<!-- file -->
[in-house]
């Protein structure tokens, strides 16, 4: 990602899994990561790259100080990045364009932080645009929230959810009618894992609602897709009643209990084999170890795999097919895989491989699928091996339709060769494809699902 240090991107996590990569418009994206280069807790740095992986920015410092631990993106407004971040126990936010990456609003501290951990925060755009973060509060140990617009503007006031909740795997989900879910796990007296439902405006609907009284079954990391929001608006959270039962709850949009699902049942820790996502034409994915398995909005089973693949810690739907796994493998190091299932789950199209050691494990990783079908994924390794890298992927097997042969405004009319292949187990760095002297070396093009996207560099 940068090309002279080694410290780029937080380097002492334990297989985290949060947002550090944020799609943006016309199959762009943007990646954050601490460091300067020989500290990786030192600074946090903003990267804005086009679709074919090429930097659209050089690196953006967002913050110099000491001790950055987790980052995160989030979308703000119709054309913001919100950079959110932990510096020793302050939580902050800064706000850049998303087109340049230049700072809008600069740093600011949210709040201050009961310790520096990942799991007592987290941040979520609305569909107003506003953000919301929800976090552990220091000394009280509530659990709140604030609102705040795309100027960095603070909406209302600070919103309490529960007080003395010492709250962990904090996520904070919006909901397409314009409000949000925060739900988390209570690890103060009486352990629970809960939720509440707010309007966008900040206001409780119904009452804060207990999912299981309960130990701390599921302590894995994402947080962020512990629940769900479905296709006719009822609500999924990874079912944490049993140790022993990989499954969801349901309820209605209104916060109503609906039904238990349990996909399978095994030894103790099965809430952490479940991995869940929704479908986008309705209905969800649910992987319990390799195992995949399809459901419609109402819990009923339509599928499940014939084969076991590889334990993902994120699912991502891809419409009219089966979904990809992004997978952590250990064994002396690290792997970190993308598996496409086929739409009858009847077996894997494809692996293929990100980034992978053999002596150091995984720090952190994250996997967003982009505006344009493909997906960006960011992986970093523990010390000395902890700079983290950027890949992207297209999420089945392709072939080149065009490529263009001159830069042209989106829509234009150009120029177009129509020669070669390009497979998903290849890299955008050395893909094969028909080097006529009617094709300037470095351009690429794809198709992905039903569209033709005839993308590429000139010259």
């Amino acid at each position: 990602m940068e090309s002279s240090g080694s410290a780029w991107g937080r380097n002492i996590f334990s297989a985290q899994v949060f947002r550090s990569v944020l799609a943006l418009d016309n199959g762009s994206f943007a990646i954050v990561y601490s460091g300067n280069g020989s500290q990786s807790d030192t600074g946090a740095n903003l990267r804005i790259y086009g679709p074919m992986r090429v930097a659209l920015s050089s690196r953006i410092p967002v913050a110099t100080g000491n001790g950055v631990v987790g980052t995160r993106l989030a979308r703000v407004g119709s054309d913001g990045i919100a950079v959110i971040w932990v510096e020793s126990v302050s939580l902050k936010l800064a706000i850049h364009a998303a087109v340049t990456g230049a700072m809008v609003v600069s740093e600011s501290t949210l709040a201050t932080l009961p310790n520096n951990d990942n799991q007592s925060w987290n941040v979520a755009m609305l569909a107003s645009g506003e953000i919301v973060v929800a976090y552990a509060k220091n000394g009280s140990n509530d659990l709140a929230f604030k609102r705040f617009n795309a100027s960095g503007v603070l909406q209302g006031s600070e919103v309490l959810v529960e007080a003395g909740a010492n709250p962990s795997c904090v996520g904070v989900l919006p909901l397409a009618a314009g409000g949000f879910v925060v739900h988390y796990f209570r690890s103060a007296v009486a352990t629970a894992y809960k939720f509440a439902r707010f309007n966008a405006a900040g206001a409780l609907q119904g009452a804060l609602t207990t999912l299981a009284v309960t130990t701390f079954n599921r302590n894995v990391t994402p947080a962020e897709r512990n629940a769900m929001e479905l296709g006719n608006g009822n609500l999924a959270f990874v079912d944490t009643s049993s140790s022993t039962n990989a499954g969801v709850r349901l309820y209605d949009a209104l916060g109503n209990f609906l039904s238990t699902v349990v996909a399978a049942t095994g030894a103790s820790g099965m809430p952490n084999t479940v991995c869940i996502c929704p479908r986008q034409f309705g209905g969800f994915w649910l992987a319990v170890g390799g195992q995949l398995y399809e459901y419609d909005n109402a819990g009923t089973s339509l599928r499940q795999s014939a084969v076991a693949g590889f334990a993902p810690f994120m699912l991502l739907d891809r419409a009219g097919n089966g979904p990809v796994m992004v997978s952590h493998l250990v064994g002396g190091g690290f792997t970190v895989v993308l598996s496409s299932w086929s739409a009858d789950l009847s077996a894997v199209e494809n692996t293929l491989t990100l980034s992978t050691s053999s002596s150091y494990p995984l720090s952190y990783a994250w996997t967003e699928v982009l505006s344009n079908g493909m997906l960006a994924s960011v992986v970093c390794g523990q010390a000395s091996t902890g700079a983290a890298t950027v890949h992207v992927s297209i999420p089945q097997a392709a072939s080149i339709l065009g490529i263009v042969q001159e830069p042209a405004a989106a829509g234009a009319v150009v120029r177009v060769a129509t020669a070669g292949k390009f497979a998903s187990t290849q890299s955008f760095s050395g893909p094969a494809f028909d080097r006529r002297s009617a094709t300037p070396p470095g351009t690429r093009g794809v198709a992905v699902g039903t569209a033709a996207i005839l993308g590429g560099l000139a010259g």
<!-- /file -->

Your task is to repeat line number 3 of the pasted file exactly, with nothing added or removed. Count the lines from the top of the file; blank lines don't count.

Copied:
């Amino acid at each position: 990602m940068e090309s002279s240090g080694s410290a780029w991107g937080r380097n002492i996590f334990s297989a985290q899994v949060f947002r550090s990569v944020l799609a943006l418009d016309n199959g762009s994206f943007a990646i954050v990561y601490s460091g300067n280069g020989s500290q990786s807790d030192t600074g946090a740095n903003l990267r804005i790259y086009g679709p074919m992986r090429v930097a659209l920015s050089s690196r953006i410092p967002v913050a110099t100080g000491n001790g950055v631990v987790g980052t995160r993106l989030a979308r703000v407004g119709s054309d913001g990045i919100a950079v959110i971040w932990v510096e020793s126990v302050s939580l902050k936010l800064a706000i850049h364009a998303a087109v340049t990456g230049a700072m809008v609003v600069s740093e600011s501290t949210l709040a201050t932080l009961p310790n520096n951990d990942n799991q007592s925060w987290n941040v979520a755009m609305l569909a107003s645009g506003e953000i919301v973060v929800a976090y552990a509060k220091n000394g009280s140990n509530d659990l709140a929230f604030k609102r705040f617009n795309a100027s960095g503007v603070l909406q209302g006031s600070e919103v309490l959810v529960e007080a003395g909740a010492n709250p962990s795997c904090v996520g904070v989900l919006p909901l397409a009618a314009g409000g949000f879910v925060v739900h988390y796990f209570r690890s103060a007296v009486a352990t629970a894992y809960k939720f509440a439902r707010f309007n966008a405006a900040g206001a409780l609907q119904g009452a804060l609602t207990t999912l299981a009284v309960t130990t701390f079954n599921r302590n894995v990391t994402p947080a962020e897709r512990n629940a769900m929001e479905l296709g006719n608006g009822n609500l999924a959270f990874v079912d944490t009643s049993s140790s022993t039962n990989a499954g969801v709850r349901l309820y209605d949009a209104l916060g109503n209990f609906l039904s238990t699902v349990v996909a399978a049942t095994g030894a103790s820790g099965m809430p952490n084999t479940v991995c869940i996502c929704p479908r986008q034409f309705g209905g969800f994915w649910l992987a319990v170890g390799g195992q995949l398995y399809e459901y419609d909005n109402a819990g009923t089973s339509l599928r499940q795999s014939a084969v076991a693949g590889f334990a993902p810690f994120m699912l991502l739907d891809r419409a009219g097919n089966g979904p990809v796994m992004v997978s952590h493998l250990v064994g002396g190091g690290f792997t970190v895989v993308l598996s496409s299932w086929s739409a009858d789950l009847s077996a894997v199209e494809n692996t293929l491989t990100l980034s992978t050691s053999s002596s150091y494990p995984l720090s952190y990783a994250w996997t967003e699928v982009l505006s344009n079908g493909m997906l960006a994924s960011v992986v970093c390794g523990q010390a000395s091996t902890g700079a983290a890298t950027v890949h992207v992927s297209i999420p089945q097997a392709a072939s080149i339709l065009g490529i263009v042969q001159e830069p042209a405004a989106a829509g234009a009319v150009v120029r177009v060769a129509t020669a070669g292949k390009f497979a998903s187990t290849q890299s955008f760095s050395g893909p094969a494809f028909d080097r006529r002297s009617a094709t300037p070396p470095g351009t690429r093009g794809v198709a992905v699902g039903t569209a033709a996207i005839l993308g590429g560099l000139a010259g």